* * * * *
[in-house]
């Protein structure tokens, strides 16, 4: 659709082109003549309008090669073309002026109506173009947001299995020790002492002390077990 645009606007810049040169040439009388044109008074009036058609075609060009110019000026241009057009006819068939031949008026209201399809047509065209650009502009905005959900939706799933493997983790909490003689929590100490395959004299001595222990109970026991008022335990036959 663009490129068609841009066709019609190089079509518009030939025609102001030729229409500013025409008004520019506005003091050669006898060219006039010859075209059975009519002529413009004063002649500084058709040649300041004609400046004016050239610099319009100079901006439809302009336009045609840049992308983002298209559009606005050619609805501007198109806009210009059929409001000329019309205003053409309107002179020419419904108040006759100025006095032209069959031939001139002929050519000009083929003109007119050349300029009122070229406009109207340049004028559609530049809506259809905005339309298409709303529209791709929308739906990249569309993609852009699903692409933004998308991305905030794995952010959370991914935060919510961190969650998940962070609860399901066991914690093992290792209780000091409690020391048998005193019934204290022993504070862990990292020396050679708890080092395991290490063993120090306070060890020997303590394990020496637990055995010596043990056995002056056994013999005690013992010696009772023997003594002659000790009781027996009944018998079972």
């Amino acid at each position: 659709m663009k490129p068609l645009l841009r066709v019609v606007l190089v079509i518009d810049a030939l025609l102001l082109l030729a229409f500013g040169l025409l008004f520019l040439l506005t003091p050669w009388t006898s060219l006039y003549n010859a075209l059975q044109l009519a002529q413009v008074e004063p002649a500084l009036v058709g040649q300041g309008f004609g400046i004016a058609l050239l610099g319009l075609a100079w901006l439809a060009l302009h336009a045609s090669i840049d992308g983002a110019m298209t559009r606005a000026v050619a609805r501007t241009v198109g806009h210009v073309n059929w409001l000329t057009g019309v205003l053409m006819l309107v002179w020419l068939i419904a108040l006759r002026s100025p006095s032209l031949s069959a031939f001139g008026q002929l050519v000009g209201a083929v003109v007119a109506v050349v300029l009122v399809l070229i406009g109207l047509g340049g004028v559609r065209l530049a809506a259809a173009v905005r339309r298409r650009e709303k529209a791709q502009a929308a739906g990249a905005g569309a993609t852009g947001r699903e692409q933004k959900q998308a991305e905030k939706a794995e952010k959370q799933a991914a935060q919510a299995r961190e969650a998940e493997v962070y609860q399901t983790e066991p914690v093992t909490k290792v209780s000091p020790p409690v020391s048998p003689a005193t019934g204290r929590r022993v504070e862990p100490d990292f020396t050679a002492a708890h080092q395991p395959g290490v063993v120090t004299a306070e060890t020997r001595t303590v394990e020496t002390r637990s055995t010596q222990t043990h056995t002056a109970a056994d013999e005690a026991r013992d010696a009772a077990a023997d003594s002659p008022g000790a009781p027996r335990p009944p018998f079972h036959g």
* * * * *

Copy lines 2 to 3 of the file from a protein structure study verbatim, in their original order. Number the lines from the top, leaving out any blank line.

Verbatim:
């Protein structure tokens, strides 16, 4: 659709082109003549309008090669073309002026109506173009947001299995020790002492002390077990 645009606007810049040169040439009388044109008074009036058609075609060009110019000026241009057009006819068939031949008026209201399809047509065209650009502009905005959900939706799933493997983790909490003689929590100490395959004299001595222990109970026991008022335990036959 663009490129068609841009066709019609190089079509518009030939025609102001030729229409500013025409008004520019506005003091050669006898060219006039010859075209059975009519002529413009004063002649500084058709040649300041004609400046004016050239610099319009100079901006439809302009336009045609840049992308983002298209559009606005050619609805501007198109806009210009059929409001000329019309205003053409309107002179020419419904108040006759100025006095032209069959031939001139002929050519000009083929003109007119050349300029009122070229406009109207340049004028559609530049809506259809905005339309298409709303529209791709929308739906990249569309993609852009699903692409933004998308991305905030794995952010959370991914935060919510961190969650998940962070609860399901066991914690093992290792209780000091409690020391048998005193019934204290022993504070862990990292020396050679708890080092395991290490063993120090306070060890020997303590394990020496637990055995010596043990056995002056056994013999005690013992010696009772023997003594002659000790009781027996009944018998079972």
């Amino acid at each position: 659709m663009k490129p068609l645009l841009r066709v019609v606007l190089v079509i518009d810049a030939l025609l102001l082109l030729a229409f500013g040169l025409l008004f520019l040439l506005t003091p050669w009388t006898s060219l006039y003549n010859a075209l059975q044109l009519a002529q413009v008074e004063p002649a500084l009036v058709g040649q300041g309008f004609g400046i004016a058609l050239l610099g319009l075609a100079w901006l439809a060009l302009h336009a045609s090669i840049d992308g983002a110019m298209t559009r606005a000026v050619a609805r501007t241009v198109g806009h210009v073309n059929w409001l000329t057009g019309v205003l053409m006819l309107v002179w020419l068939i419904a108040l006759r002026s100025p006095s032209l031949s069959a031939f001139g008026q002929l050519v000009g209201a083929v003109v007119a109506v050349v300029l009122v399809l070229i406009g109207l047509g340049g004028v559609r065209l530049a809506a259809a173009v905005r339309r298409r650009e709303k529209a791709q502009a929308a739906g990249a905005g569309a993609t852009g947001r699903e692409q933004k959900q998308a991305e905030k939706a794995e952010k959370q799933a991914a935060q919510a299995r961190e969650a998940e493997v962070y609860q399901t983790e066991p914690v093992t909490k290792v209780s000091p020790p409690v020391s048998p003689a005193t019934g204290r929590r022993v504070e862990p100490d990292f020396t050679a002492a708890h080092q395991p395959g290490v063993v120090t004299a306070e060890t020997r001595t303590v394990e020496t002390r637990s055995t010596q222990t043990h056995t002056a109970a056994d013999e005690a026991r013992d010696a009772a077990a023997d003594s002659p008022g000790a009781p027996r335990p009944p018998f079972h036959g």